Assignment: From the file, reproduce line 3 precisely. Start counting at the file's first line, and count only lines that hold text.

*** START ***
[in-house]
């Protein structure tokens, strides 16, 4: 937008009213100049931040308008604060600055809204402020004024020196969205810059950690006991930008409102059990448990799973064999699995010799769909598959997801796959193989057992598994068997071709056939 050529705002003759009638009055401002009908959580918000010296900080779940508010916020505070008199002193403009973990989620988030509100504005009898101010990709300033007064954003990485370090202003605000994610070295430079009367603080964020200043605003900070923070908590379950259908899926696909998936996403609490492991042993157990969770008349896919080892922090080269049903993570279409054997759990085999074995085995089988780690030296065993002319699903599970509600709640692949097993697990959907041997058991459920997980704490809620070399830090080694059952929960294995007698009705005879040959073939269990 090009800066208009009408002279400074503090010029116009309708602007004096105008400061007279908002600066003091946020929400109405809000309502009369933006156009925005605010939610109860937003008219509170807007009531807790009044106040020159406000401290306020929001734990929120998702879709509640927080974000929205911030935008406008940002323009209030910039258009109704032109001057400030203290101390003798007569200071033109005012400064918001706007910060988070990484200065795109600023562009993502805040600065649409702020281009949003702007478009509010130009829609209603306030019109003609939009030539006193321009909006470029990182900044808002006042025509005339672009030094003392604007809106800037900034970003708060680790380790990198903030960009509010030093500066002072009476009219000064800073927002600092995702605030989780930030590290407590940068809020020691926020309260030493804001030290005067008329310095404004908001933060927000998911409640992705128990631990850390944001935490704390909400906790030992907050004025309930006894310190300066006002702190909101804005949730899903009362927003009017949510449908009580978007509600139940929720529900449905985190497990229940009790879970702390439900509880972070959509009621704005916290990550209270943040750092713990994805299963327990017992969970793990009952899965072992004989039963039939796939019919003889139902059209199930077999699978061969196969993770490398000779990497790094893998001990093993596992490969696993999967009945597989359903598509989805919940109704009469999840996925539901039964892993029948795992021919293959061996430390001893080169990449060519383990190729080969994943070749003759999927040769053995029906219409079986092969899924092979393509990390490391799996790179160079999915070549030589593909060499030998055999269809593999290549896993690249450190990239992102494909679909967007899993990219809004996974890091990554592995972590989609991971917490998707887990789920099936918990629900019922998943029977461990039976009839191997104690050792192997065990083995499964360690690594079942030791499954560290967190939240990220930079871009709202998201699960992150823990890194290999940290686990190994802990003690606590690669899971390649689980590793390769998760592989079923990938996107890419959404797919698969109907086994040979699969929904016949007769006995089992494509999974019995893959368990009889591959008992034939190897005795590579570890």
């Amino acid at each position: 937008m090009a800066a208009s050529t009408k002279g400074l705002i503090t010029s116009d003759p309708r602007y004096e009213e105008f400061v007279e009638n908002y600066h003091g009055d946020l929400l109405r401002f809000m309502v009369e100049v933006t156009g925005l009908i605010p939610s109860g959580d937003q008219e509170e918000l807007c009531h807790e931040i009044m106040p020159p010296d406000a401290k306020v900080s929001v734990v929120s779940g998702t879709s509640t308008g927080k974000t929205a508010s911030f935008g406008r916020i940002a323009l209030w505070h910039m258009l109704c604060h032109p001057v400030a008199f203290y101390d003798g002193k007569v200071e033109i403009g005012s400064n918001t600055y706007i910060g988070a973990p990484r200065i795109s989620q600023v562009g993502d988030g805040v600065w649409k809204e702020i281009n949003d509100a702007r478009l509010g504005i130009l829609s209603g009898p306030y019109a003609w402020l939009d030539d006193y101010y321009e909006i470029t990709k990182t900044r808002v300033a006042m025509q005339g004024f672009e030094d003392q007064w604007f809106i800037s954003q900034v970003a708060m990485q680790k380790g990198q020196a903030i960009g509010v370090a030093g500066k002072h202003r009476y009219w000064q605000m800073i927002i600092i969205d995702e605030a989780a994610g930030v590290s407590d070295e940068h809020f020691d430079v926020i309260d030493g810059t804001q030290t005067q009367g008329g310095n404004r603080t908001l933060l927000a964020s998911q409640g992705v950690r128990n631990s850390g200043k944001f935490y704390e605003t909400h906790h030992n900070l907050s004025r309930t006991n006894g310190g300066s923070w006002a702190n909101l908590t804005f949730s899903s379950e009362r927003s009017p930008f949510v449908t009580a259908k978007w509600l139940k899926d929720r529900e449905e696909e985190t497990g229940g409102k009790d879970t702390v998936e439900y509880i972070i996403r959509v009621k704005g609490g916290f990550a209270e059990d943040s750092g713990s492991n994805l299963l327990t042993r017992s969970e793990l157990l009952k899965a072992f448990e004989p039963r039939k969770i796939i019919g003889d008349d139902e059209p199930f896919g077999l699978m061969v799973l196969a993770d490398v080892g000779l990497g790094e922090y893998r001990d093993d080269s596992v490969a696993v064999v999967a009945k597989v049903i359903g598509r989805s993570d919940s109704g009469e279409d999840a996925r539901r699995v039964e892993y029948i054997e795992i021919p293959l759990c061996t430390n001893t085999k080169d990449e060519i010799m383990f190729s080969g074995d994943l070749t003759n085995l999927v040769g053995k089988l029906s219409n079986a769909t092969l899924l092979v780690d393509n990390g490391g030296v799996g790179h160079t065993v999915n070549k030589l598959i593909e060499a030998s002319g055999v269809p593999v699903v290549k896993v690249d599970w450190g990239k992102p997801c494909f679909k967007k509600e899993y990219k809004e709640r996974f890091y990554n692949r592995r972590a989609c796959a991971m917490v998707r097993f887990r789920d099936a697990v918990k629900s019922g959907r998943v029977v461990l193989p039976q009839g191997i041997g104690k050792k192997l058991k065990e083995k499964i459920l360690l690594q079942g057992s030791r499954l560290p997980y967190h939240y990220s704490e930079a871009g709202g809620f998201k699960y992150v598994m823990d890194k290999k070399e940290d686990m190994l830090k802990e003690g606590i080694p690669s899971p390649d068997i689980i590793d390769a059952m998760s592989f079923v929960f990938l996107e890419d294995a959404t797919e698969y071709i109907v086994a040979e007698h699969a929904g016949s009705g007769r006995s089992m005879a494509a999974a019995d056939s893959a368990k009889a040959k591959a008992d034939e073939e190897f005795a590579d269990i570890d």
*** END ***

């Amino acid at each position: 937008m090009a800066a208009s050529t009408k002279g400074l705002i503090t010029s116009d003759p309708r602007y004096e009213e105008f400061v007279e009638n908002y600066h003091g009055d946020l929400l109405r401002f809000m309502v009369e100049v933006t156009g925005l009908i605010p939610s109860g959580d937003q008219e509170e918000l807007c009531h807790e931040i009044m106040p020159p010296d406000a401290k306020v900080s929001v734990v929120s779940g998702t879709s509640t308008g927080k974000t929205a508010s911030f935008g406008r916020i940002a323009l209030w505070h910039m258009l109704c604060h032109p001057v400030a008199f203290y101390d003798g002193k007569v200071e033109i403009g005012s400064n918001t600055y706007i910060g988070a973990p990484r200065i795109s989620q600023v562009g993502d988030g805040v600065w649409k809204e702020i281009n949003d509100a702007r478009l509010g504005i130009l829609s209603g009898p306030y019109a003609w402020l939009d030539d006193y101010y321009e909006i470029t990709k990182t900044r808002v300033a006042m025509q005339g004024f672009e030094d003392q007064w604007f809106i800037s954003q900034v970003a708060m990485q680790k380790g990198q020196a903030i960009g509010v370090a030093g500066k002072h202003r009476y009219w000064q605000m800073i927002i600092i969205d995702e605030a989780a994610g930030v590290s407590d070295e940068h809020f020691d430079v926020i309260d030493g810059t804001q030290t005067q009367g008329g310095n404004r603080t908001l933060l927000a964020s998911q409640g992705v950690r128990n631990s850390g200043k944001f935490y704390e605003t909400h906790h030992n900070l907050s004025r309930t006991n006894g310190g300066s923070w006002a702190n909101l908590t804005f949730s899903s379950e009362r927003s009017p930008f949510v449908t009580a259908k978007w509600l139940k899926d929720r529900e449905e696909e985190t497990g229940g409102k009790d879970t702390v998936e439900y509880i972070i996403r959509v009621k704005g609490g916290f990550a209270e059990d943040s750092g713990s492991n994805l299963l327990t042993r017992s969970e793990l157990l009952k899965a072992f448990e004989p039963r039939k969770i796939i019919g003889d008349d139902e059209p199930f896919g077999l699978m061969v799973l196969a993770d490398v080892g000779l990497g790094e922090y893998r001990d093993d080269s596992v490969a696993v064999v999967a009945k597989v049903i359903g598509r989805s993570d919940s109704g009469e279409d999840a996925r539901r699995v039964e892993y029948i054997e795992i021919p293959l759990c061996t430390n001893t085999k080169d990449e060519i010799m383990f190729s080969g074995d994943l070749t003759n085995l999927v040769g053995k089988l029906s219409n079986a769909t092969l899924l092979v780690d393509n990390g490391g030296v799996g790179h160079t065993v999915n070549k030589l598959i593909e060499a030998s002319g055999v269809p593999v699903v290549k896993v690249d599970w450190g990239k992102p997801c494909f679909k967007k509600e899993y990219k809004e709640r996974f890091y990554n692949r592995r972590a989609c796959a991971m917490v998707r097993f887990r789920d099936a697990v918990k629900s019922g959907r998943v029977v461990l193989p039976q009839g191997i041997g104690k050792k192997l058991k065990e083995k499964i459920l360690l690594q079942g057992s030791r499954l560290p997980y967190h939240y990220s704490e930079a871009g709202g809620f998201k699960y992150v598994m823990d890194k290999k070399e940290d686990m190994l830090k802990e003690g606590i080694p690669s899971p390649d068997i689980i590793d390769a059952m998760s592989f079923v929960f990938l996107e890419d294995a959404t797919e698969y071709i109907v086994a040979e007698h699969a929904g016949s009705g007769r006995s089992m005879a494509a999974a019995d056939s893959a368990k009889a040959k591959a008992d034939e073939e190897f005795a590579d269990i570890d």